Quentin Tarantino's latest movie, Once Upon a Time... in Hollywood, just had its world premiere. And while the plot partially follows real-life Manson victim Sharon Tate (Margot Robbie), the movie is really a showcase for its two male leads: Leonardo DiCaprio and Brad Pitt. The film's premiere was preceded by a lengthy profile of DiCaprio in The Hollywood Reporter which essentially posited that he is the greatest working actor of his generation. But Once Upon a Time... in Hollywood also helps cement what we've known to be true for years now: Brad Pitt is one of the most charismatic human beings alive.
Pitt's first memorable appearance on-screen was as the young cowboy in 1991's Thelma & Louise, a role which, together with romantic drama Legends of the Fall a few years later, helped him on the path to becoming a Nineties sex symbol. But even back then, Pitt was more than just a pretty boy: as Louis in the 1994 baroque horror Interview with the Vampire, he held his own performance-wise against Tom Cruise, who had been leading movies for almost a decade at that point.
Looking back, it was perhaps unavoidable that Pitt would become one of the most in-demand actor of his time. He looked like a young Robert Redford, and had the innate coolness of Steve McQueen (not to mention a likeable, swaggering, slightly cocky quality that would probably be identified as big dick energy today). And his output over the next ten years proved that he had the acting chops to go with the movie star persona: Seven, 12 Monkeys, Sleepers, The Devil's Own, Seven Years in Tibet and Meet Joe Black were all huge hits, and a number of them remain cult faves to this day.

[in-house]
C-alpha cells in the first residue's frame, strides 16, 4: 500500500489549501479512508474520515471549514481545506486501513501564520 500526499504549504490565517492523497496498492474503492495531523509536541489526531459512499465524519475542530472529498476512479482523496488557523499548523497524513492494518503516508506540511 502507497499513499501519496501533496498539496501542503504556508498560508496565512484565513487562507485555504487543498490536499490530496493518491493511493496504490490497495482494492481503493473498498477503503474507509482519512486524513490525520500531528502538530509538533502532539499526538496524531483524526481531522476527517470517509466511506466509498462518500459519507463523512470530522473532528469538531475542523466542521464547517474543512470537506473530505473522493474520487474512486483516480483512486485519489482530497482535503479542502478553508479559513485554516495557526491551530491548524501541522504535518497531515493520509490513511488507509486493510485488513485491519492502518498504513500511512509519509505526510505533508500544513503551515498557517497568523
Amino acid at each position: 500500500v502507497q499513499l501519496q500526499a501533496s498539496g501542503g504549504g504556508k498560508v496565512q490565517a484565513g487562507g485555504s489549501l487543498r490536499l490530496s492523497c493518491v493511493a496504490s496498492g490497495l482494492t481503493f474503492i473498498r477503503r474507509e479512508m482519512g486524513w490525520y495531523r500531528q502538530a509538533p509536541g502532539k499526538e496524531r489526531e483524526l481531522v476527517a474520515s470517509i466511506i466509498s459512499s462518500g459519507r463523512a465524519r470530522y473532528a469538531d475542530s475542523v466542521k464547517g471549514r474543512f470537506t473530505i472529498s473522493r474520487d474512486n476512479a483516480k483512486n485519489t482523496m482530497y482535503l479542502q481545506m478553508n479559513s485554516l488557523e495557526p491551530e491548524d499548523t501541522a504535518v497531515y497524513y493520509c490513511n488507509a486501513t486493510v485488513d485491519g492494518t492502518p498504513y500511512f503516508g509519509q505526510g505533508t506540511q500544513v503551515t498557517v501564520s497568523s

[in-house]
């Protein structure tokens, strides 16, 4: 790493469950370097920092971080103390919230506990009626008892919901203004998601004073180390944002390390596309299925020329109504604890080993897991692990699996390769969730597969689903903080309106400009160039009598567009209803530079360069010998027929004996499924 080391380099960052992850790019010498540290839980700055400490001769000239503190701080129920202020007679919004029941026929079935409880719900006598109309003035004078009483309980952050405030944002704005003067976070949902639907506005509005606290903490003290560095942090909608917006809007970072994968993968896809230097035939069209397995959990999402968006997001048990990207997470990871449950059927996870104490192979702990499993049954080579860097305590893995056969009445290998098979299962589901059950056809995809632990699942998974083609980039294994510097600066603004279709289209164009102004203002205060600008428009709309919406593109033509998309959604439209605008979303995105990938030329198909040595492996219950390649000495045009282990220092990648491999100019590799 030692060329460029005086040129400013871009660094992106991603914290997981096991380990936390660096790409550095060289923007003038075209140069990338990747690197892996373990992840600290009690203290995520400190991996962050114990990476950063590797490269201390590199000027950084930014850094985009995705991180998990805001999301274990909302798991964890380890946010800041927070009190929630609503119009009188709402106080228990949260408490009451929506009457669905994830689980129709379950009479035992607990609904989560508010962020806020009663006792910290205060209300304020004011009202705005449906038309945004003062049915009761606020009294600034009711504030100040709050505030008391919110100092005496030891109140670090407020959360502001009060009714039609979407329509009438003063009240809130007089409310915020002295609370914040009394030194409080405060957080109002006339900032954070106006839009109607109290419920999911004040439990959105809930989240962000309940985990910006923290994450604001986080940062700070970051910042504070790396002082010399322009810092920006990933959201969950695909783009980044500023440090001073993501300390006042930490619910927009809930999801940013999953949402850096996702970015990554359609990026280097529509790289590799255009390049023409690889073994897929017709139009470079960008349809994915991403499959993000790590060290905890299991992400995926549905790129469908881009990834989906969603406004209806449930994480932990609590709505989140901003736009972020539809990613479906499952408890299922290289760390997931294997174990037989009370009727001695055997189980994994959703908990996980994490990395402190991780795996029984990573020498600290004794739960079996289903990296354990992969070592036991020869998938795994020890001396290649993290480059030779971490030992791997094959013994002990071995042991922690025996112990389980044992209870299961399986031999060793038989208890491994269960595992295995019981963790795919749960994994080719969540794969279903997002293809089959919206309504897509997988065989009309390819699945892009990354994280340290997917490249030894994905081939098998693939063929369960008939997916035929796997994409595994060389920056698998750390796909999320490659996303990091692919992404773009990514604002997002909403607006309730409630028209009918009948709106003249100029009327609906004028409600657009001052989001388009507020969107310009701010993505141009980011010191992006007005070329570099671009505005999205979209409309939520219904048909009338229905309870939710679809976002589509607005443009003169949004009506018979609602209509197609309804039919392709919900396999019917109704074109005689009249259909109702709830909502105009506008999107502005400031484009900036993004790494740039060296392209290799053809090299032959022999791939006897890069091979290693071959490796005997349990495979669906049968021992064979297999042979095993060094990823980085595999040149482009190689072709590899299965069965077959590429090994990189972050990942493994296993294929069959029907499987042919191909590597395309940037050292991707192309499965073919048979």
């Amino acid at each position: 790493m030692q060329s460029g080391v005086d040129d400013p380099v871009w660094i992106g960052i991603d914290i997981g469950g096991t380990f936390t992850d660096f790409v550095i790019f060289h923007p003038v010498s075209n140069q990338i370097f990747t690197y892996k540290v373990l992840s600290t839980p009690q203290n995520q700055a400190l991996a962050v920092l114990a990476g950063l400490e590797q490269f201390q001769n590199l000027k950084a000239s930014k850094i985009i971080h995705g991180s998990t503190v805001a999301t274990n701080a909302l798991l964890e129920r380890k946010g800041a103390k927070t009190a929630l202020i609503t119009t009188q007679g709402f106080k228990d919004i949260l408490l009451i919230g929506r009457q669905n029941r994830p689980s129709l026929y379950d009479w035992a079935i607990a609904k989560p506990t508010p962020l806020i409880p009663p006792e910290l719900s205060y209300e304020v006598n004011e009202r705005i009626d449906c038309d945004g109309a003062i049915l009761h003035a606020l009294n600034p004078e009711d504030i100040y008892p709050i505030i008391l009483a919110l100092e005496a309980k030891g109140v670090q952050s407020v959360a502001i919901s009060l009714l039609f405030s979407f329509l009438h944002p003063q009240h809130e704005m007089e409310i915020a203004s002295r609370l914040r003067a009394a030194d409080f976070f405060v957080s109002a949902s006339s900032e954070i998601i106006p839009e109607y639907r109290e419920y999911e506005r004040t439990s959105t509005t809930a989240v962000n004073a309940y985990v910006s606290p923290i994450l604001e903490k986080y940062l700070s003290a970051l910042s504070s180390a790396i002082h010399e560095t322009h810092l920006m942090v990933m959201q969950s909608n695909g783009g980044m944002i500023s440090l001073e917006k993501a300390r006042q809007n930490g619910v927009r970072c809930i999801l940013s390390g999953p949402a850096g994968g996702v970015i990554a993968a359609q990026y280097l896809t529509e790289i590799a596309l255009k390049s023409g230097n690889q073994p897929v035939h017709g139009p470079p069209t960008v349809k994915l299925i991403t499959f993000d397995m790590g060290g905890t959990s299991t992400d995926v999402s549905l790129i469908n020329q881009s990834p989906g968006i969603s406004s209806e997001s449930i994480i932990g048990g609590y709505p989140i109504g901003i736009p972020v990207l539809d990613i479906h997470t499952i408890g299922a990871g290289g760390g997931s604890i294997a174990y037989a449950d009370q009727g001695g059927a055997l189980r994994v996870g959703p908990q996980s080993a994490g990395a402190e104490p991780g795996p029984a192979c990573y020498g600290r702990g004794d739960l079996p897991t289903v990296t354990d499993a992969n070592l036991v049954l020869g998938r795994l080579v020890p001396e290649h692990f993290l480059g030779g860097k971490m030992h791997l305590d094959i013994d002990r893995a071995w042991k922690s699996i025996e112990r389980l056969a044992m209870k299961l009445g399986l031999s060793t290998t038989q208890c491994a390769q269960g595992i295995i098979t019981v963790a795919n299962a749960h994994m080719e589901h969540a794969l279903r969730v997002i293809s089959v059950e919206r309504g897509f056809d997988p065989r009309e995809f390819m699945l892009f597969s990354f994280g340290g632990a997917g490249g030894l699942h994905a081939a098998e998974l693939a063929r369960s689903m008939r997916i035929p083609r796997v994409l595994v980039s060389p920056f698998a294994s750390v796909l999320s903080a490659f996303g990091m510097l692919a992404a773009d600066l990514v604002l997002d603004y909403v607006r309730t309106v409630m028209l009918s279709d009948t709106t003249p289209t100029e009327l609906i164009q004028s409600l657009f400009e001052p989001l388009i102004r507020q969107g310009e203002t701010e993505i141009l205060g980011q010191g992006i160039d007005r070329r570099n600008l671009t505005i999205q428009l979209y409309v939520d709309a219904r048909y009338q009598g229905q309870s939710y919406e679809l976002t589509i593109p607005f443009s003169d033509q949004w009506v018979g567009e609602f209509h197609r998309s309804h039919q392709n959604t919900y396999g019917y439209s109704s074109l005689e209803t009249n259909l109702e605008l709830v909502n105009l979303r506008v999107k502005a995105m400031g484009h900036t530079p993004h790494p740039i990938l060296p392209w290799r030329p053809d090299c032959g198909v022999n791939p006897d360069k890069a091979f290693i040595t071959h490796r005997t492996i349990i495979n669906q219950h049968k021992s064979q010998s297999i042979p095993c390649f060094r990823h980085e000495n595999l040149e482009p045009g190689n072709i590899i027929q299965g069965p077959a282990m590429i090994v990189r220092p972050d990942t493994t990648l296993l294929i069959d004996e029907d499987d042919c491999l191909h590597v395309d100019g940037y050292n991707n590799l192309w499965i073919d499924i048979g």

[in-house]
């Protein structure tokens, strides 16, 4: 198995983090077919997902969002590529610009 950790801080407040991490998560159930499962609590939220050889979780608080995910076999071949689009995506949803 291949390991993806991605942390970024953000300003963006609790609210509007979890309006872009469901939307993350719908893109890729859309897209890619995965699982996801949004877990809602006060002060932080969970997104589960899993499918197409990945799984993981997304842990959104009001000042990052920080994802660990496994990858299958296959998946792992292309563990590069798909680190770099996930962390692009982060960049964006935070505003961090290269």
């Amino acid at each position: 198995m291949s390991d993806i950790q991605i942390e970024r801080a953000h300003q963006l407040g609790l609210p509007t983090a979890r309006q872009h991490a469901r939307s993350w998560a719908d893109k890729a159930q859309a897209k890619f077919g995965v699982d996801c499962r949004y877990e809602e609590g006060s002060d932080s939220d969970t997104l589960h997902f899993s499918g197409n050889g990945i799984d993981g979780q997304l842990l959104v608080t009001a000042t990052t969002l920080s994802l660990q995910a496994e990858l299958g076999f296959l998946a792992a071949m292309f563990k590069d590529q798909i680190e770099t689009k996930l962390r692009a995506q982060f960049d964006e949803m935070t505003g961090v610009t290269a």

And then came the movie that propelled him to even greater heights: 1999's Fight Club. It was the perfect storm: a darkly comical satirical script that gave Pitt the chance to take his natural charm to a darker place and cut loose with a character that literally embodied the worst human impulses... and those abs. 20 years later, Tyler Durden is still one of the most gleefully destructive characters in pop culture.
And ever since, Pitt's presence in a movie has been all but guaranteed to sell tickets, whether it's backing up George Clooney in Ocean's Eleven, donning a sword and sandals in Troy, ageing backwards in The Curious Case of Benjamin Button, or (somehow) making math cool in Moneyball. He's also used his clout to help lesser known filmmakers get their projects made: he produced both Selma and Moonlight.
At the recent Once Upon a Time... in Hollywood premiere, Pitt, 55, said that he has no plans to retire any time soon, although he did say that acting is, overall, "a younger man's game." But if he did want to age gracefully into another phase of his acting career à la Robert Redford or Sam Elliott, he'd probably look damn good doing it.
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